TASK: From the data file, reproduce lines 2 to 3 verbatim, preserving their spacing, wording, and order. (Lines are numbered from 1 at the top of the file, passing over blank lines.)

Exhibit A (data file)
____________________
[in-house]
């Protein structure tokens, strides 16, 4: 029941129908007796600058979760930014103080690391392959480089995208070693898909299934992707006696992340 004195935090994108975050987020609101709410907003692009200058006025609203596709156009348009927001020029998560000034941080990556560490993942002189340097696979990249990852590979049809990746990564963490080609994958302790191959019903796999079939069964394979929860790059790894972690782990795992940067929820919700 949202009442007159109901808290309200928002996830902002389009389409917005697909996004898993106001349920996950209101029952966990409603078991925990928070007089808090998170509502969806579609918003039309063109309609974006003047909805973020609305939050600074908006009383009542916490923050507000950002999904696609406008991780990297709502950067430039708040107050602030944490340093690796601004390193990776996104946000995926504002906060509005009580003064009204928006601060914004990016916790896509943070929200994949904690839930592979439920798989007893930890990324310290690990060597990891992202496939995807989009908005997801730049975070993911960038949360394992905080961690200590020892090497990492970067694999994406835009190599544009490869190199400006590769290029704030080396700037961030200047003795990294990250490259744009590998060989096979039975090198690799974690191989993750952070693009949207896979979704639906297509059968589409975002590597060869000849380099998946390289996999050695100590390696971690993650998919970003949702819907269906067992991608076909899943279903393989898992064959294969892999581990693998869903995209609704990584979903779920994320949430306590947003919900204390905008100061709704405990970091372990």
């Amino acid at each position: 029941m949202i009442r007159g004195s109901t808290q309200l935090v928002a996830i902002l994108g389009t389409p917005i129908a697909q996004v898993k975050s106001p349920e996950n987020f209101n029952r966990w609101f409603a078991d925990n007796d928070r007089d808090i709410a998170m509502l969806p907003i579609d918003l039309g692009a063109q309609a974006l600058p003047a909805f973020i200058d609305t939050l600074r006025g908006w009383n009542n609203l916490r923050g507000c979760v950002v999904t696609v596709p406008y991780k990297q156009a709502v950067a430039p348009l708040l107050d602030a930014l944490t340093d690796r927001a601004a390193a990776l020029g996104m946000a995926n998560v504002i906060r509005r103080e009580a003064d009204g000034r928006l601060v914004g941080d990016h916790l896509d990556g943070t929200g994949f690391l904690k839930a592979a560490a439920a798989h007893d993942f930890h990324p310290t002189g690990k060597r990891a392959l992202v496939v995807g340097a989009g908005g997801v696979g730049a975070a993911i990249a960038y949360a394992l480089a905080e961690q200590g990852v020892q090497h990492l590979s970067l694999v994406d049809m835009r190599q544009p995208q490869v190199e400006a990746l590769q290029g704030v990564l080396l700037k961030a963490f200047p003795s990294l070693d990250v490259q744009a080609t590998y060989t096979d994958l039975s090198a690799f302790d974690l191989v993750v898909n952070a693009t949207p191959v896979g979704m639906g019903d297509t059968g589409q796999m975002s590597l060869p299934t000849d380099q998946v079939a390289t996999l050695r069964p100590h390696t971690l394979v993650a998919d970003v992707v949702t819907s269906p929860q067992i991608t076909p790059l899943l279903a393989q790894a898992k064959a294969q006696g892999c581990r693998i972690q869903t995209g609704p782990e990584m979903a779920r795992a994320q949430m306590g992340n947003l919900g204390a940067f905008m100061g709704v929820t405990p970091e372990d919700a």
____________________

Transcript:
């Protein structure tokens, strides 16, 4: 029941129908007796600058979760930014103080690391392959480089995208070693898909299934992707006696992340 004195935090994108975050987020609101709410907003692009200058006025609203596709156009348009927001020029998560000034941080990556560490993942002189340097696979990249990852590979049809990746990564963490080609994958302790191959019903796999079939069964394979929860790059790894972690782990795992940067929820919700 949202009442007159109901808290309200928002996830902002389009389409917005697909996004898993106001349920996950209101029952966990409603078991925990928070007089808090998170509502969806579609918003039309063109309609974006003047909805973020609305939050600074908006009383009542916490923050507000950002999904696609406008991780990297709502950067430039708040107050602030944490340093690796601004390193990776996104946000995926504002906060509005009580003064009204928006601060914004990016916790896509943070929200994949904690839930592979439920798989007893930890990324310290690990060597990891992202496939995807989009908005997801730049975070993911960038949360394992905080961690200590020892090497990492970067694999994406835009190599544009490869190199400006590769290029704030080396700037961030200047003795990294990250490259744009590998060989096979039975090198690799974690191989993750952070693009949207896979979704639906297509059968589409975002590597060869000849380099998946390289996999050695100590390696971690993650998919970003949702819907269906067992991608076909899943279903393989898992064959294969892999581990693998869903995209609704990584979903779920994320949430306590947003919900204390905008100061709704405990970091372990």
């Amino acid at each position: 029941m949202i009442r007159g004195s109901t808290q309200l935090v928002a996830i902002l994108g389009t389409p917005i129908a697909q996004v898993k975050s106001p349920e996950n987020f209101n029952r966990w609101f409603a078991d925990n007796d928070r007089d808090i709410a998170m509502l969806p907003i579609d918003l039309g692009a063109q309609a974006l600058p003047a909805f973020i200058d609305t939050l600074r006025g908006w009383n009542n609203l916490r923050g507000c979760v950002v999904t696609v596709p406008y991780k990297q156009a709502v950067a430039p348009l708040l107050d602030a930014l944490t340093d690796r927001a601004a390193a990776l020029g996104m946000a995926n998560v504002i906060r509005r103080e009580a003064d009204g000034r928006l601060v914004g941080d990016h916790l896509d990556g943070t929200g994949f690391l904690k839930a592979a560490a439920a798989h007893d993942f930890h990324p310290t002189g690990k060597r990891a392959l992202v496939v995807g340097a989009g908005g997801v696979g730049a975070a993911i990249a960038y949360a394992l480089a905080e961690q200590g990852v020892q090497h990492l590979s970067l694999v994406d049809m835009r190599q544009p995208q490869v190199e400006a990746l590769q290029g704030v990564l080396l700037k961030a963490f200047p003795s990294l070693d990250v490259q744009a080609t590998y060989t096979d994958l039975s090198a690799f302790d974690l191989v993750v898909n952070a693009t949207p191959v896979g979704m639906g019903d297509t059968g589409q796999m975002s590597l060869p299934t000849d380099q998946v079939a390289t996999l050695r069964p100590h390696t971690l394979v993650a998919d970003v992707v949702t819907s269906p929860q067992i991608t076909p790059l899943l279903a393989q790894a898992k064959a294969q006696g892999c581990r693998i972690q869903t995209g609704p782990e990584m979903a779920r795992a994320q949430m306590g992340n947003l919900g204390a940067f905008m100061g709704v929820t405990p970091e372990d919700a």